• z crew
      Posted at 11:14h, 04 June Reply

      Thanks for the encouraging words, Carol! I certainly appreciate knowing that others enjoy reading and seeing the pictures I share about our family and the lifestyle that seems to have chosen us so long ago! I started printing my personal blog from year to year so maybe one day, the girls and their kids will enjoy reading my stories. I so wish I had something like this from my grandparents! Thanks for being such a loyal follower and continue to see what the heck is in store. I guarantee this year will be one for the books!

  • Tom Stegmeier
    Posted at 20:45h, 31 May Reply

    The Watermelon pic must be in the late 50’s or early 60’s the back of the combine is a MF super 92 . The MF 10 series started in 1963. The MF 410 in my eyes was the best combine that Massey built. Our family We were Massey from 1947 to 1983 , then clued in to Twin Rotors ,New Holland .

    • z crew
      Posted at 10:30h, 01 June Reply

      Hi Tom!
      You may be right.. I figured that it was probably developed and printed in 1970 based on what’s on the picture. The combines Grandpa owned were Rumely pull-type, M-H 27, M-H 82, Massey Ferguson 410, 750 & 850. I don’t think he ever owned a 92 (according to my dad). But who knows!

  • Ricardo Alberto Senteio Rocon
    Posted at 17:14h, 01 June Reply

    Estas fotos são um tesouro .Belas ! História de uma vida !

    • z crew
      Posted at 11:21h, 04 June Reply

      I translated Ricardo’s comment. This is what he said – “These photos are a treasure .Bellas! History of a Life.”

      Thank you Ricardo!! They are on a small portion of what I have for pictures and I’m so very thankful for them. However, I wish I knew the story behind each and every one of them. They most certainly are treasures!!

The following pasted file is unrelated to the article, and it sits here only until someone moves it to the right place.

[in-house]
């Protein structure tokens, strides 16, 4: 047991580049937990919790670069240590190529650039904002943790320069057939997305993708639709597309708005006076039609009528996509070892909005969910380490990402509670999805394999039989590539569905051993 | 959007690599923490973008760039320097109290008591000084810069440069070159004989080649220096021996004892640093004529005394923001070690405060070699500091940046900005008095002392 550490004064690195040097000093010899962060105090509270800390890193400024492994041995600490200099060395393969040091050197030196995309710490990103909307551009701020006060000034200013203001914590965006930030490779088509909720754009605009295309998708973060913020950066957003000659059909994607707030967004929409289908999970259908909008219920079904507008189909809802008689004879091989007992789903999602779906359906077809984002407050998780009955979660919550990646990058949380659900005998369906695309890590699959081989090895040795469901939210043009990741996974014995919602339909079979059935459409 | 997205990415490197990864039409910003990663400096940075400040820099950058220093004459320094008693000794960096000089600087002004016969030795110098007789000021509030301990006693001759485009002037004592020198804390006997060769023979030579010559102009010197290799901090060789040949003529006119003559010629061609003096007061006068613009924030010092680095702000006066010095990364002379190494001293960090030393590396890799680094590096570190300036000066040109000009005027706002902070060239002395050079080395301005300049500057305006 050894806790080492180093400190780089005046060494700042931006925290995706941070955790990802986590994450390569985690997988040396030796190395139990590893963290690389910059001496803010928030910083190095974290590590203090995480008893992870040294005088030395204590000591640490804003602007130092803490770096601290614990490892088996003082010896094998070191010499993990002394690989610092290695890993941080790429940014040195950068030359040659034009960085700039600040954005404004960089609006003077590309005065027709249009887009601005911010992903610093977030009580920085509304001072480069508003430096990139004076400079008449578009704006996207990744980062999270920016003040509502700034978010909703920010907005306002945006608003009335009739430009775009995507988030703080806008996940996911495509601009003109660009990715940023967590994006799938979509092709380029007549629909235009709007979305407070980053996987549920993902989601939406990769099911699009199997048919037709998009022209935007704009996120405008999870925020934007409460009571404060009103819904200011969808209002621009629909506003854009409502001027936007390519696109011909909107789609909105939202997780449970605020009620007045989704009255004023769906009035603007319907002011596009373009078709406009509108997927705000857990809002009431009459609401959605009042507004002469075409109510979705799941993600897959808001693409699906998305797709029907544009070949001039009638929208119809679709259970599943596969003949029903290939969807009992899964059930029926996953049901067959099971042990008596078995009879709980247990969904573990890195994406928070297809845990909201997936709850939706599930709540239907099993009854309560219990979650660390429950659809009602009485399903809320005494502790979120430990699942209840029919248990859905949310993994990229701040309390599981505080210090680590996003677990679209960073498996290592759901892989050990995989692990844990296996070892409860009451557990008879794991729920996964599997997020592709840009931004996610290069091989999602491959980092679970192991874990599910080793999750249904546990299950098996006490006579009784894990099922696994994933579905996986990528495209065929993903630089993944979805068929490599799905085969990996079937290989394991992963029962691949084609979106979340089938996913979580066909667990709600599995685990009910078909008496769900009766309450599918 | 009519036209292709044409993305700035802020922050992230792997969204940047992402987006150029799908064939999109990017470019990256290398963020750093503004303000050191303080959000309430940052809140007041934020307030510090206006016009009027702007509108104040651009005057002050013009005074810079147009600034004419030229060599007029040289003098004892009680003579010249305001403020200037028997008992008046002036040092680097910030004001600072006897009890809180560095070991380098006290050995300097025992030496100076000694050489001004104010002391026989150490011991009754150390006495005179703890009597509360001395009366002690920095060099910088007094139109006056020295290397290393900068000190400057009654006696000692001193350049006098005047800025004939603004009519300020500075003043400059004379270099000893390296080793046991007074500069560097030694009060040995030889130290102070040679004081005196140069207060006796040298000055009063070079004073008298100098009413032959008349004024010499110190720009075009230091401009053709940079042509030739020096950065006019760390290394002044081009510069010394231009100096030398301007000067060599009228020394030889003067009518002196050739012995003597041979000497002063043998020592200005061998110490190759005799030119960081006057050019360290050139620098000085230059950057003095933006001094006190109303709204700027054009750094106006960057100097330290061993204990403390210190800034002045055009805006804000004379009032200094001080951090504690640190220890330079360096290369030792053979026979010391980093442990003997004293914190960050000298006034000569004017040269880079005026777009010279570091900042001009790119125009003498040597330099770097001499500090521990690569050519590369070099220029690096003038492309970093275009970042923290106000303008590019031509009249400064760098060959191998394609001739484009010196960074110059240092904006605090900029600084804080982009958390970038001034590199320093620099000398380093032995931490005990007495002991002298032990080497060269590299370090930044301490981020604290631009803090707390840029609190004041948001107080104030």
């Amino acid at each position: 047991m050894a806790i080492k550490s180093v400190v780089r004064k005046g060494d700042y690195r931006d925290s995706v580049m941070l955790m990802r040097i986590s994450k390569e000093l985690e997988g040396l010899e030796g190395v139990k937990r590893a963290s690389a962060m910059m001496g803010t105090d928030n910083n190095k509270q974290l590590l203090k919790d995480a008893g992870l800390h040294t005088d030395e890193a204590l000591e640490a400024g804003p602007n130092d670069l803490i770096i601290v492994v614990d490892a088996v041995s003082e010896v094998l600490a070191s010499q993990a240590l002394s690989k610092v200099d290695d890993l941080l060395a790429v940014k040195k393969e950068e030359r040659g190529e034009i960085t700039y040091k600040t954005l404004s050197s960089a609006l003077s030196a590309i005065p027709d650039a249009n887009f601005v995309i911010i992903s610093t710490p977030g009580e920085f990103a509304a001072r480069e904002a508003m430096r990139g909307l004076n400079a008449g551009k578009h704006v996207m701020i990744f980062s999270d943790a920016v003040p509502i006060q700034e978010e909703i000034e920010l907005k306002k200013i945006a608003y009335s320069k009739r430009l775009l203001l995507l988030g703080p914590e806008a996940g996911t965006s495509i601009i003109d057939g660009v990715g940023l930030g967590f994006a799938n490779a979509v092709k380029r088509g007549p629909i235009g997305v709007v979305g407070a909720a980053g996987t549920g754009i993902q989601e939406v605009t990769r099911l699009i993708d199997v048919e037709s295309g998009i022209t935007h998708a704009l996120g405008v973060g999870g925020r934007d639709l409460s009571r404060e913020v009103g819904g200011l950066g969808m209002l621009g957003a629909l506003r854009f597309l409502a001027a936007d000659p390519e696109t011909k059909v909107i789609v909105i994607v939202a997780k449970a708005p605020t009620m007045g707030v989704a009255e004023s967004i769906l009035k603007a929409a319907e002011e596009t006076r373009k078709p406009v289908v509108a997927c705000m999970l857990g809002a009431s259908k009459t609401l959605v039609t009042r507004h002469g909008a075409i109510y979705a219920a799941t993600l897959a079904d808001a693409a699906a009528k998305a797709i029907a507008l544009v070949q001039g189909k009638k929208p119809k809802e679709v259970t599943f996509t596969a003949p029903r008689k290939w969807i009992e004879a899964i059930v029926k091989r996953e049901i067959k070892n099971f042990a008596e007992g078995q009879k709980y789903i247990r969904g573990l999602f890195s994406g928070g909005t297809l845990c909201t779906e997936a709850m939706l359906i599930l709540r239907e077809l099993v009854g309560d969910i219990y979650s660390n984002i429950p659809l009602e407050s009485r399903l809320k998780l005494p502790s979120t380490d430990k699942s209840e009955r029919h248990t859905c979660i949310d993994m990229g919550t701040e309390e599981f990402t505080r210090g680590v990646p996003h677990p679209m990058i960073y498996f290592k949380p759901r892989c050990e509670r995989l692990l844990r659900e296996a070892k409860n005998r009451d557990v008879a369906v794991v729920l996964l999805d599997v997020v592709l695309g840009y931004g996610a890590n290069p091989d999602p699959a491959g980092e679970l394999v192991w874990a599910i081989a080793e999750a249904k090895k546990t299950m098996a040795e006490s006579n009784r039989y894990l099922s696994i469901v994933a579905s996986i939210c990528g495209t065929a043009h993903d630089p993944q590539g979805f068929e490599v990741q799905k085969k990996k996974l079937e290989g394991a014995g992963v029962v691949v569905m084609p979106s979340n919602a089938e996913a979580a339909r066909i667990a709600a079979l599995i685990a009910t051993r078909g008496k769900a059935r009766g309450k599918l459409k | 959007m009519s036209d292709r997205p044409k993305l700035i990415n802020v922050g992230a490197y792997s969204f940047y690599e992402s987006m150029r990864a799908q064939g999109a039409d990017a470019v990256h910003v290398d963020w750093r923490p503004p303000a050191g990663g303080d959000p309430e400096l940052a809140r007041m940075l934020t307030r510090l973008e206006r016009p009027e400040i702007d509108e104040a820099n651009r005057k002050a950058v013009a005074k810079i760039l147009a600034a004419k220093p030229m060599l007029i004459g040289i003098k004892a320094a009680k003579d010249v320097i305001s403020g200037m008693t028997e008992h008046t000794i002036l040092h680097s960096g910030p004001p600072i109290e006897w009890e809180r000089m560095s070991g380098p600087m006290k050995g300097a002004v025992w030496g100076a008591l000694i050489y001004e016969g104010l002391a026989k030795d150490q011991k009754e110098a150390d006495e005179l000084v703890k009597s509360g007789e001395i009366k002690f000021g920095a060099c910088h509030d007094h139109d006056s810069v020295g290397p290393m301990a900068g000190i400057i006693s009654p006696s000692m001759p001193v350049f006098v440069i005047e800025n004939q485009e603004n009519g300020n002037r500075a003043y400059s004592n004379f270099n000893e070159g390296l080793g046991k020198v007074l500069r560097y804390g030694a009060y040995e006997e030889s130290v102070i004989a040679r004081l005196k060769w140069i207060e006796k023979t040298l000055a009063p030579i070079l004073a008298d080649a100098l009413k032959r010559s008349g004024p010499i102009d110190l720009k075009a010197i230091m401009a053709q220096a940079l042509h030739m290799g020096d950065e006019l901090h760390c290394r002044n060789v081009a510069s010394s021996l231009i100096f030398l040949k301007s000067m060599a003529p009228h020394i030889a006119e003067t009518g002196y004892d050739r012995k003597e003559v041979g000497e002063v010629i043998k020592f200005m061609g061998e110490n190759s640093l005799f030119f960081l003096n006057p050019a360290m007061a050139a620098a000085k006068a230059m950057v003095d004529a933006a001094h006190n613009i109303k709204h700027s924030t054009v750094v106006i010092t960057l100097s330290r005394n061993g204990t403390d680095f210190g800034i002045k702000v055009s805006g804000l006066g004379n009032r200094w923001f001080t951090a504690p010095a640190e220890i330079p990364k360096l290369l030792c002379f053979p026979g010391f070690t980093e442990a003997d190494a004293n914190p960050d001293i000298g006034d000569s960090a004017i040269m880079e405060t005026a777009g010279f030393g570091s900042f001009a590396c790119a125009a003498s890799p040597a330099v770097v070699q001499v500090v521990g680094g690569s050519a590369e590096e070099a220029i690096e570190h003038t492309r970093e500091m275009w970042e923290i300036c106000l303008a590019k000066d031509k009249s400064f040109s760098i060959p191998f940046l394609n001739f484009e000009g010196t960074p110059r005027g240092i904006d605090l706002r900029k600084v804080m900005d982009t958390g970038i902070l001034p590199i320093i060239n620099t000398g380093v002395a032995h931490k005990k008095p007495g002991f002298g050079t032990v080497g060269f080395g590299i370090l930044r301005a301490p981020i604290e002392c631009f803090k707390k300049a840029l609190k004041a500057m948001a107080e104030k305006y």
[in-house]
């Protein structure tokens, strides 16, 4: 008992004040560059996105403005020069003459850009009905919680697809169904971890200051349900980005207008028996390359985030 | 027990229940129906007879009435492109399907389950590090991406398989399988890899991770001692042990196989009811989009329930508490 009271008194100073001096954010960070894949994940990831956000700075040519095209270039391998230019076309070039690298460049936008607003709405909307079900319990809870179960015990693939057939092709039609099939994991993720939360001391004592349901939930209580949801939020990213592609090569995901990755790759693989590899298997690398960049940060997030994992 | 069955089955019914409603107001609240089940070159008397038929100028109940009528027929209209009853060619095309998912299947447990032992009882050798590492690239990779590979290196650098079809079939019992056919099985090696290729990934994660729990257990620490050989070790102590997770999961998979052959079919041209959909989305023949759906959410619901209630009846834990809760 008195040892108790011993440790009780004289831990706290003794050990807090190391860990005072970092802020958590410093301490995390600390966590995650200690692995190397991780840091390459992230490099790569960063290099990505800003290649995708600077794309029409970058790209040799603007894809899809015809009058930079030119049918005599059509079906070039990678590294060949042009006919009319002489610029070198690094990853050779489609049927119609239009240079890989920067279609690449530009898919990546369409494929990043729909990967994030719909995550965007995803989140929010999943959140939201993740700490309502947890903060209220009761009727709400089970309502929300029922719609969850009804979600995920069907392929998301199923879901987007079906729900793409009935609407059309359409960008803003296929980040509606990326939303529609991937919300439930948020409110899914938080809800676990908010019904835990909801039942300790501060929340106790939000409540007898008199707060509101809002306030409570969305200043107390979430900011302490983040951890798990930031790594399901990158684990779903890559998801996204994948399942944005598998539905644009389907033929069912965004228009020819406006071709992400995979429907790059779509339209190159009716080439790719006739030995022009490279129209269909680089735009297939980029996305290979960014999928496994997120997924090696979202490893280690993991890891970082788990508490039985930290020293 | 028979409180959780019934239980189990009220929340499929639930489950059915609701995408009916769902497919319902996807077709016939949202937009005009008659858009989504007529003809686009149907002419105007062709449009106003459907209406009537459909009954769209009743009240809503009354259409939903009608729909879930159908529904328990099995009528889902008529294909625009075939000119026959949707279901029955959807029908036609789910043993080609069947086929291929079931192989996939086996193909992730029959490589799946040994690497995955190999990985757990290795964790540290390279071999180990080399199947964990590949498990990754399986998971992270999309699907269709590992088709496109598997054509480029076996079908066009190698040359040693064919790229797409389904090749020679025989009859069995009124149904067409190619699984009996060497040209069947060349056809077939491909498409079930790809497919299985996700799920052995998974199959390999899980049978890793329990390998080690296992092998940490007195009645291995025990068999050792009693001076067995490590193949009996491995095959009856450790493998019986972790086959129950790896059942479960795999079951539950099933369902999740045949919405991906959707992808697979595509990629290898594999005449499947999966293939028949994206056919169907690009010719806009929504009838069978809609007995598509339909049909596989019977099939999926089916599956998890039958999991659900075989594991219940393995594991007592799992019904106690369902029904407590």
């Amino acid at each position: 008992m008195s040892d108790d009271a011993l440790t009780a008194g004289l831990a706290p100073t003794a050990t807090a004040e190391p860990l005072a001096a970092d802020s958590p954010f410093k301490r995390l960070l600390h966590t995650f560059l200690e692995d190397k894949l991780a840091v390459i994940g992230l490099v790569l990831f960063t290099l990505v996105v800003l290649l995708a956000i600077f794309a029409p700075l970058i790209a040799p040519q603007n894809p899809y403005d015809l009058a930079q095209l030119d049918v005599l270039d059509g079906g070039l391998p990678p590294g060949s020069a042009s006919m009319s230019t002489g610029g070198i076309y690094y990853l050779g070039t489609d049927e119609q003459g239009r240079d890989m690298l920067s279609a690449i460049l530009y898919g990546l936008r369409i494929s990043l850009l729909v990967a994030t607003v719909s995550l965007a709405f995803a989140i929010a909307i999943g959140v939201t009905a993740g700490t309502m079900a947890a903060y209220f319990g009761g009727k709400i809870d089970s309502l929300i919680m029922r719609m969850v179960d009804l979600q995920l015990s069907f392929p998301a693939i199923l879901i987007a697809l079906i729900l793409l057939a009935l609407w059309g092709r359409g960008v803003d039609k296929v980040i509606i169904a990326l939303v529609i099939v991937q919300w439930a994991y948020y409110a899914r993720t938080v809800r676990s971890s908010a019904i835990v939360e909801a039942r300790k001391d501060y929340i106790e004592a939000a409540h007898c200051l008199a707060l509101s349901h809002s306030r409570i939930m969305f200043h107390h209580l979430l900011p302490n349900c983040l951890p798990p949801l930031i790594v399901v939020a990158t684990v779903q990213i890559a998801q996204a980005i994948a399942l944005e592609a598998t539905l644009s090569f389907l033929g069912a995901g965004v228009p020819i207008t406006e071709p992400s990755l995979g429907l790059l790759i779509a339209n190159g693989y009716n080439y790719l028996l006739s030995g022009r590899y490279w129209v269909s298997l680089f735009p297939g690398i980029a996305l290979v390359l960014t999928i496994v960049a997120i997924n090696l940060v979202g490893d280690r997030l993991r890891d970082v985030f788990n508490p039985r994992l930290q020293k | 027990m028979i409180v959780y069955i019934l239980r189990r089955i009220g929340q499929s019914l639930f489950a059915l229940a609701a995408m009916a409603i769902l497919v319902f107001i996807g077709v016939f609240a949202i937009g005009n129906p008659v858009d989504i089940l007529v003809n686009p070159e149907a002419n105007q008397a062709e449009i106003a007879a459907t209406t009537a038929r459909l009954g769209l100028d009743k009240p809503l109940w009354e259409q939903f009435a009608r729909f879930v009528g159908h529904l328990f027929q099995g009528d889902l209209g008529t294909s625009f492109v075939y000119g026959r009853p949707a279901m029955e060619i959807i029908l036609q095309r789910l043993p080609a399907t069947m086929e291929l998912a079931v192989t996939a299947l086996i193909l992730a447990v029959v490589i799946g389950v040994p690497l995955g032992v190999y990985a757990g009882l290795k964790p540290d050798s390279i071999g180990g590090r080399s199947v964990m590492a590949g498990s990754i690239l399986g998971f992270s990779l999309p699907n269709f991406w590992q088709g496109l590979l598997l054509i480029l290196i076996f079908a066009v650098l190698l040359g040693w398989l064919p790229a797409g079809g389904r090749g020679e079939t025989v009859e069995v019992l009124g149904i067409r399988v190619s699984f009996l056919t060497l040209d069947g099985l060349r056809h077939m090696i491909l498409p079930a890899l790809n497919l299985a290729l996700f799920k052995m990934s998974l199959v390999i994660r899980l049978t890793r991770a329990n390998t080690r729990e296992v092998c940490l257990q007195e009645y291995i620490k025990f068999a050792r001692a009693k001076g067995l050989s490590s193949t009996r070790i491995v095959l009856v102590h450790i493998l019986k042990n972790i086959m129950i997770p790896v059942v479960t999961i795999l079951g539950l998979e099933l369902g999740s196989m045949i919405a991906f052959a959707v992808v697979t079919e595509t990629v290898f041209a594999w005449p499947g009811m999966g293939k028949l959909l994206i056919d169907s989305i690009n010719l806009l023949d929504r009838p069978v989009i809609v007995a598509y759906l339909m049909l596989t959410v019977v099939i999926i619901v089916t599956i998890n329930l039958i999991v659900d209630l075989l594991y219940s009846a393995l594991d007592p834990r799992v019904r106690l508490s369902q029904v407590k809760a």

Obrigado Ricardo !! Eles estão em uma pequena parte do que eu tenho para fotos e eu sou muito grato por eles. No entanto, eu gostaria de saber a história por trás de cada um deles. Eles certamente são tesouros !!

  • George Hopkins
    Posted at 05:18h, 02 June Reply

    The picture of the elevator in 1971 is in Dalton, Nebraska

    • z crew
      Posted at 23:17h, 02 June Reply

      Dalton!!! I KNEW someone would be able to tell me where it was! I remember them staying in this town. They camped in a campground located on the farthest western edge of town. Am I right? Thank you so much, George, for putting that piece of the puzzle where it belonged.

      • george hopkins
        Posted at 12:57h, 03 June Reply

        You are correct. The campground is west over the rr tracks. Have a great and safe harvest.

        • z crew
          Posted at 11:23h, 04 June Reply

          Thank you, George!!

  • Leon Stohler
    Posted at 18:30h, 02 June Reply

    Love that 82 Massey Harris. Dad bought a 1958 92 in 1959 and as a 13 year old to get to operate it was great!

    • z crew
      Posted at 11:25h, 04 June Reply

      Yep…these old pictures are priceless and bring back so many memories for so many!! Glad I have them to share.

  • Gene Benson
    Posted at 19:49h, 02 June Reply

    Eldon Berry’s daughter lives just a block from us and they are our closest friends! I will get a screen shot of this to her.

    • z crew
      Posted at 11:33h, 04 June Reply

      What a small world, Gene!! Is she married to Eddie? I remember them, if so. It would be fun to see the place again and visit with them. 🙂 Please tell them hello for me. We used to stay right there on the farm when we came to do the harvest. Lots and lots of awesome memories of Eldon, Mary and the family!

  • Volkert Schult
    Posted at 07:17h, 03 June Reply

    What nice pictures! – So many untold stories…

Post A Comment